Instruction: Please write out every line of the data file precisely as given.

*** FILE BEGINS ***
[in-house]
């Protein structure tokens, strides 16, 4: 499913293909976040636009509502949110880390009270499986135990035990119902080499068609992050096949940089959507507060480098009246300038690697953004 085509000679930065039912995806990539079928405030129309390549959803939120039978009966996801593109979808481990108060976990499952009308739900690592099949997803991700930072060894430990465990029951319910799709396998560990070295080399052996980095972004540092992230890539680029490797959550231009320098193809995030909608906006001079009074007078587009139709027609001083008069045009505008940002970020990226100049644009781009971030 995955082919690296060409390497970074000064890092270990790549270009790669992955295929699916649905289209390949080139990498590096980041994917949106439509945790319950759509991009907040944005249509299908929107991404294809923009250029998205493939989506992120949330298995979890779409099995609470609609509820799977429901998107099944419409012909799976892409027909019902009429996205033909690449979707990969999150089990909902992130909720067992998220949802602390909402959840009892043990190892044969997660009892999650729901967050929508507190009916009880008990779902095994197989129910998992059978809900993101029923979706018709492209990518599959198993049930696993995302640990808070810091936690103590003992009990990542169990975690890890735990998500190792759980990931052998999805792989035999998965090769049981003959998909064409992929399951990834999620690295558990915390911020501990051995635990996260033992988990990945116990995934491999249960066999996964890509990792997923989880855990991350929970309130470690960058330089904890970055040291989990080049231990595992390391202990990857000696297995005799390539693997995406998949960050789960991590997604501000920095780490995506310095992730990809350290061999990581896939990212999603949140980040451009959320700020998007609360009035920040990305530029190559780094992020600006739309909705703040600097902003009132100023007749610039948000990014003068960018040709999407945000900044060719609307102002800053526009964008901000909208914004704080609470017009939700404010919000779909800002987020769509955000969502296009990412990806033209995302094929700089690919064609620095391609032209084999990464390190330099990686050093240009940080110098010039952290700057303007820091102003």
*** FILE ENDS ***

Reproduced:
[in-house]
């Protein structure tokens, strides 16, 4: 499913293909976040636009509502949110880390009270499986135990035990119902080499068609992050096949940089959507507060480098009246300038690697953004 085509000679930065039912995806990539079928405030129309390549959803939120039978009966996801593109979808481990108060976990499952009308739900690592099949997803991700930072060894430990465990029951319910799709396998560990070295080399052996980095972004540092992230890539680029490797959550231009320098193809995030909608906006001079009074007078587009139709027609001083008069045009505008940002970020990226100049644009781009971030 995955082919690296060409390497970074000064890092270990790549270009790669992955295929699916649905289209390949080139990498590096980041994917949106439509945790319950759509991009907040944005249509299908929107991404294809923009250029998205493939989506992120949330298995979890779409099995609470609609509820799977429901998107099944419409012909799976892409027909019902009429996205033909690449979707990969999150089990909902992130909720067992998220949802602390909402959840009892043990190892044969997660009892999650729901967050929508507190009916009880008990779902095994197989129910998992059978809900993101029923979706018709492209990518599959198993049930696993995302640990808070810091936690103590003992009990990542169990975690890890735990998500190792759980990931052998999805792989035999998965090769049981003959998909064409992929399951990834999620690295558990915390911020501990051995635990996260033992988990990945116990995934491999249960066999996964890509990792997923989880855990991350929970309130470690960058330089904890970055040291989990080049231990595992390391202990990857000696297995005799390539693997995406998949960050789960991590997604501000920095780490995506310095992730990809350290061999990581896939990212999603949140980040451009959320700020998007609360009035920040990305530029190559780094992020600006739309909705703040600097902003009132100023007749610039948000990014003068960018040709999407945000900044060719609307102002800053526009964008901000909208914004704080609470017009939700404010919000779909800002987020769509955000969502296009990412990806033209995302094929700089690919064609620095391609032209084999990464390190330099990686050093240009940080110098010039952290700057303007820091102003």